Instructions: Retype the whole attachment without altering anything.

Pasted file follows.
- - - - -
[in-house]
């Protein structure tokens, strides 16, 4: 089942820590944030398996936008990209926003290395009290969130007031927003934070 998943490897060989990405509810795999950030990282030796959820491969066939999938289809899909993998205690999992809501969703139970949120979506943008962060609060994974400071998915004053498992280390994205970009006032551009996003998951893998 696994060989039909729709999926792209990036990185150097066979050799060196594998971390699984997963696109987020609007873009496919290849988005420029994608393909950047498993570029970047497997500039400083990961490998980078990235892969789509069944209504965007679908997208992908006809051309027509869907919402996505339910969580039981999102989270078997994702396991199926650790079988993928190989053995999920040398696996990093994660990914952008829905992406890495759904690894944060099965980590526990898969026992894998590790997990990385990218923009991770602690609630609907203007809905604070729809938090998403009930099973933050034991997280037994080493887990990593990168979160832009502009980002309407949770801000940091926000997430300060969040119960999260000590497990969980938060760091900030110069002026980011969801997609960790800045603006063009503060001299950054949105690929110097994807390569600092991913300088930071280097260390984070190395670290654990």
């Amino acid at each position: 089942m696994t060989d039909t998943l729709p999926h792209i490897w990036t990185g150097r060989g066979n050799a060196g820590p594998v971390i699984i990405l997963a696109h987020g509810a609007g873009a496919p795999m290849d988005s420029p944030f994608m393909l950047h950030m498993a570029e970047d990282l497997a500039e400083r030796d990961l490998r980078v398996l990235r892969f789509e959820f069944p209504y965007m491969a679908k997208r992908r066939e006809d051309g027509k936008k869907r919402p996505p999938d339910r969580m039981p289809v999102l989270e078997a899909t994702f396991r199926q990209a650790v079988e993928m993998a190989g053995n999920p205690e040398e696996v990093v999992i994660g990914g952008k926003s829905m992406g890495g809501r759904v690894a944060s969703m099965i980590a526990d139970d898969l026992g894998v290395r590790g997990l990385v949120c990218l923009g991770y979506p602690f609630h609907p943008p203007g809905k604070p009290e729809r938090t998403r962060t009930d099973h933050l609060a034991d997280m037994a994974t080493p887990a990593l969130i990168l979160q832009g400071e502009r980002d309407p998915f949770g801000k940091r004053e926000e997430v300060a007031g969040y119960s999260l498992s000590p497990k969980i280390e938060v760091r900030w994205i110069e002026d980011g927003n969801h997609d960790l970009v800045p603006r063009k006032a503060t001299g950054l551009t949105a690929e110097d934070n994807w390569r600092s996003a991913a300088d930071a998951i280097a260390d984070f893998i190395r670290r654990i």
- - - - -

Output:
[in-house]
């Protein structure tokens, strides 16, 4: 089942820590944030398996936008990209926003290395009290969130007031927003934070 998943490897060989990405509810795999950030990282030796959820491969066939999938289809899909993998205690999992809501969703139970949120979506943008962060609060994974400071998915004053498992280390994205970009006032551009996003998951893998 696994060989039909729709999926792209990036990185150097066979050799060196594998971390699984997963696109987020609007873009496919290849988005420029994608393909950047498993570029970047497997500039400083990961490998980078990235892969789509069944209504965007679908997208992908006809051309027509869907919402996505339910969580039981999102989270078997994702396991199926650790079988993928190989053995999920040398696996990093994660990914952008829905992406890495759904690894944060099965980590526990898969026992894998590790997990990385990218923009991770602690609630609907203007809905604070729809938090998403009930099973933050034991997280037994080493887990990593990168979160832009502009980002309407949770801000940091926000997430300060969040119960999260000590497990969980938060760091900030110069002026980011969801997609960790800045603006063009503060001299950054949105690929110097994807390569600092991913300088930071280097260390984070190395670290654990």
């Amino acid at each position: 089942m696994t060989d039909t998943l729709p999926h792209i490897w990036t990185g150097r060989g066979n050799a060196g820590p594998v971390i699984i990405l997963a696109h987020g509810a609007g873009a496919p795999m290849d988005s420029p944030f994608m393909l950047h950030m498993a570029e970047d990282l497997a500039e400083r030796d990961l490998r980078v398996l990235r892969f789509e959820f069944p209504y965007m491969a679908k997208r992908r066939e006809d051309g027509k936008k869907r919402p996505p999938d339910r969580m039981p289809v999102l989270e078997a899909t994702f396991r199926q990209a650790v079988e993928m993998a190989g053995n999920p205690e040398e696996v990093v999992i994660g990914g952008k926003s829905m992406g890495g809501r759904v690894a944060s969703m099965i980590a526990d139970d898969l026992g894998v290395r590790g997990l990385v949120c990218l923009g991770y979506p602690f609630h609907p943008p203007g809905k604070p009290e729809r938090t998403r962060t009930d099973h933050l609060a034991d997280m037994a994974t080493p887990a990593l969130i990168l979160q832009g400071e502009r980002d309407p998915f949770g801000k940091r004053e926000e997430v300060a007031g969040y119960s999260l498992s000590p497990k969980i280390e938060v760091r900030w994205i110069e002026d980011g927003n969801h997609d960790l970009v800045p603006r063009k006032a503060t001299g950054l551009t949105a690929e110097d934070n994807w390569r600092s996003a991913a300088d930071a998951i280097a260390d984070f893998i190395r670290r654990i």